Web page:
Ok, I jacked up the front end and let it run for about 10 min with the cap off...rode it about 20 min and the temp light came on again and just before I got it home it began running really rough. So then I rode it up a steep snowbank and after letting it cool, did the same process as before, letting it run about 10 min w/ cap off. Rode it around for about 20 min and it was running fine but the temp light came on again. This is getting a bit baffling as I said, in the 5 years I have had it the temp light has never come on. The first time was a couple weeks ago when I added a bit of coolant, but then had a lead due to the tank cap inlet being warped and cross threaded, that's when I installed the replacement tank. Weird problem.
 

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Ride it around then remove the cap on a snow bank,
it has to be at full temp with cap off to get air out and keep burping the throttle too
 

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Discussion Starter #12
Ok, I will try that tomorrow and also read that rocking it back and forth helps? Plus I will check to see if the head exchangers are getting warm. Fluid is circulating to and from the tank so I assume that the pump must be working? Then if that doesn't work I suppose I will check the sending unit and thermostat.
 

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Discussion Starter #14
I did what you suggested and the light still comes on after about a half hour...the heat exchangers warm up so there must be good flow. I am beginning to think it might be a faulty sending unit, is there any way to test them?
 

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Discussion Starter #16
I guess boiling-testing the thermostat would be the next step. The light seems to come on consistently after about 20 minutes or so, not intermittently, so the sending unit is likely good. We had some warmer weather here so the snow is compact, no fresh snow or powder on the groomed trails. Still, since it has never over-heated before, that seems to be a questionable cause.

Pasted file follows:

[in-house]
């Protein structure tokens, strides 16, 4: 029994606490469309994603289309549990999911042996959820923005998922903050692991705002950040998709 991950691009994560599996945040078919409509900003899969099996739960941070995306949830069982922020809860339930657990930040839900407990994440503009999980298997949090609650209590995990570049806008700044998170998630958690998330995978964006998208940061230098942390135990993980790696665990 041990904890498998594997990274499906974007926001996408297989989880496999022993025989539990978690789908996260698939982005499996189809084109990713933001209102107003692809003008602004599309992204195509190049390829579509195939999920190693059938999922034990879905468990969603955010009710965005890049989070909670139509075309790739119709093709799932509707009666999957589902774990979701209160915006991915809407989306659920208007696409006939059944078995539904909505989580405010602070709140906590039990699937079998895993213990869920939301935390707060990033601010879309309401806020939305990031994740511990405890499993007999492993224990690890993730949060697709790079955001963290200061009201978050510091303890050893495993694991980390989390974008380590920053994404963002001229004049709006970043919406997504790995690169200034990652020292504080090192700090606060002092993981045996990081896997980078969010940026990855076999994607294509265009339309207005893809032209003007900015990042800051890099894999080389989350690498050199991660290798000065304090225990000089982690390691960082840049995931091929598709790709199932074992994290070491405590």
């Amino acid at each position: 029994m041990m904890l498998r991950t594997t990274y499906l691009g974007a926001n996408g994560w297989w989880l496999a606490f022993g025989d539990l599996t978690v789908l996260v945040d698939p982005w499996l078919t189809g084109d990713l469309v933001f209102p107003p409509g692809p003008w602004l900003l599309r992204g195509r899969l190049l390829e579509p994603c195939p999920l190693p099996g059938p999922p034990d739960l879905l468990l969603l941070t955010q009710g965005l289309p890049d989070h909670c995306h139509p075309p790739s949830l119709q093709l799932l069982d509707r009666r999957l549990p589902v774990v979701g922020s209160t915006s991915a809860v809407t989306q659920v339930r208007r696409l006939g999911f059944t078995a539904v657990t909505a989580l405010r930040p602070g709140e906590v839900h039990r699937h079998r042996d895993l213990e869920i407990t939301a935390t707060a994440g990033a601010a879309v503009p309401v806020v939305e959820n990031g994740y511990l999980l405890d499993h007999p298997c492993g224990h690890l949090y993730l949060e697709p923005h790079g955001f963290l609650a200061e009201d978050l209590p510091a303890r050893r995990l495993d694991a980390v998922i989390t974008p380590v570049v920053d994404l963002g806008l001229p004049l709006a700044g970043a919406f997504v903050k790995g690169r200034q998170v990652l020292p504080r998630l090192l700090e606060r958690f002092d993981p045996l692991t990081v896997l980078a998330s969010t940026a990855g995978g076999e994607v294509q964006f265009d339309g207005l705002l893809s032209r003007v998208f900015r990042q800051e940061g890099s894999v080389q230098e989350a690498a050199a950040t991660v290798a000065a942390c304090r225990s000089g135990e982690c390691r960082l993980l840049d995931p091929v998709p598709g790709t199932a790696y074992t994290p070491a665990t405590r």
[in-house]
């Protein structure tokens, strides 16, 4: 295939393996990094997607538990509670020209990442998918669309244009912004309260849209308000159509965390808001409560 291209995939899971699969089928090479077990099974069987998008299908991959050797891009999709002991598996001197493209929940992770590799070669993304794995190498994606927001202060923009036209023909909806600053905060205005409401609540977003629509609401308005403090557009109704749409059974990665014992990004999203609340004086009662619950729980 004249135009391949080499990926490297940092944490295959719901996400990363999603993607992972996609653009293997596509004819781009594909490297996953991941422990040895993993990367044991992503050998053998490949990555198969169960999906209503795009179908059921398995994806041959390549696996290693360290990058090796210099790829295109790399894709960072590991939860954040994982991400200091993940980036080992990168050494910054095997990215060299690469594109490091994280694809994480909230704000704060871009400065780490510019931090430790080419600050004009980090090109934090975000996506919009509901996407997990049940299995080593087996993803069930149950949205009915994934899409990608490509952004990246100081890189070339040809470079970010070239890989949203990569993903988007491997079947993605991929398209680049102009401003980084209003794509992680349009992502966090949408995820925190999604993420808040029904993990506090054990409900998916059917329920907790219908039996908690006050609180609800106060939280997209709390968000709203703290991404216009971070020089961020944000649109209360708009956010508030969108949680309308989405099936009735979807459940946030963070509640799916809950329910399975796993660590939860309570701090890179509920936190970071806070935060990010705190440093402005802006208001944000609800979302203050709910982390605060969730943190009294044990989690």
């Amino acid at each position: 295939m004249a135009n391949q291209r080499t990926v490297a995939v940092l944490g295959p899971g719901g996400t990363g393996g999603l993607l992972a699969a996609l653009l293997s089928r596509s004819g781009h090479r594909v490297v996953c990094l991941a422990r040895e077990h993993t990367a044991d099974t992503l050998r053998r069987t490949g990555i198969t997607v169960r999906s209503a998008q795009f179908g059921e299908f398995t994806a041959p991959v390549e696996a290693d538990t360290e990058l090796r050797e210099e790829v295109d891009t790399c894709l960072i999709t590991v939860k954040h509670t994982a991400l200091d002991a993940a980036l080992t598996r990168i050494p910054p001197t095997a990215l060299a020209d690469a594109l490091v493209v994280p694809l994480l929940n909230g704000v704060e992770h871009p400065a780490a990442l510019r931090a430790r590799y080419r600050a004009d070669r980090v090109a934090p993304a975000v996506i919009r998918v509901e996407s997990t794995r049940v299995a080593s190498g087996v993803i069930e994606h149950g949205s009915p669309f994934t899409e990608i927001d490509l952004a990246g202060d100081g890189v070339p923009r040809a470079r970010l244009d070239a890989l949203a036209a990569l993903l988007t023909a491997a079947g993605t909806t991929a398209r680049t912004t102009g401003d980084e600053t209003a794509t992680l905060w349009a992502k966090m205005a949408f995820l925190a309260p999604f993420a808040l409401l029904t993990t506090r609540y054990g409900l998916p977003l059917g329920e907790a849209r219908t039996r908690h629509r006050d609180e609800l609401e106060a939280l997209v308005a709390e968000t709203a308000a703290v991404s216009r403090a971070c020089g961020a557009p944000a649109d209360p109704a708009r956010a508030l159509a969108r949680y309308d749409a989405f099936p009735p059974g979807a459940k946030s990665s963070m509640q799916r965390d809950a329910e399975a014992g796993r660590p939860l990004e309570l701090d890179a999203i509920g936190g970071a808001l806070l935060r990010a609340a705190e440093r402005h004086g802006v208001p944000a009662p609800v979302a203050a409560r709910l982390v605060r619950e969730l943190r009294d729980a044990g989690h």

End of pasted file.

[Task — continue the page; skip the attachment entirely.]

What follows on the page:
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Discussion Starter #17
Ok, pulled the thermostat and found that it is supposed to open at 122 F or 50 C...so heated the water in the pan to 122f dropped the stat in for a few minutes and nothing happened. I am kind of confused as to the open and closed position. At the bottom of the stat the shaft with the markings on it protrudes about an 1/8" below the housing...would that be open or closed? I would just buy another one but could not find on ebay, one online parts place wants $65 and the local dealer wants $80...so obviously I want to be damn sure it's bad before purchasing another. I am going back to fan or free air sleds, too much crap to go wrong on newer sleds!
 

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Discussion Starter #18
"If you suspect a faulty thermostat, run a few checks. With the engine cold, remove the radiator cap and start the engine. Look to see if the coolant is swirling/flowing immediately — that means the thermostat’s stuck open. If the coolant doesn’t flow after 10 minutes or so and continues to be stagnant after the temperature gauge indicates it’s hot, the thermostat’s likely stuck closed. " The coolant is flowing in and out of the reservoir so I guess that means it's not stuck closed?
 

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Discussion Starter #19
Stopped by the local sled dealer and had a mechanic look at the thermostat and he explained the open-closed position to me, so apparently it's stuck closed.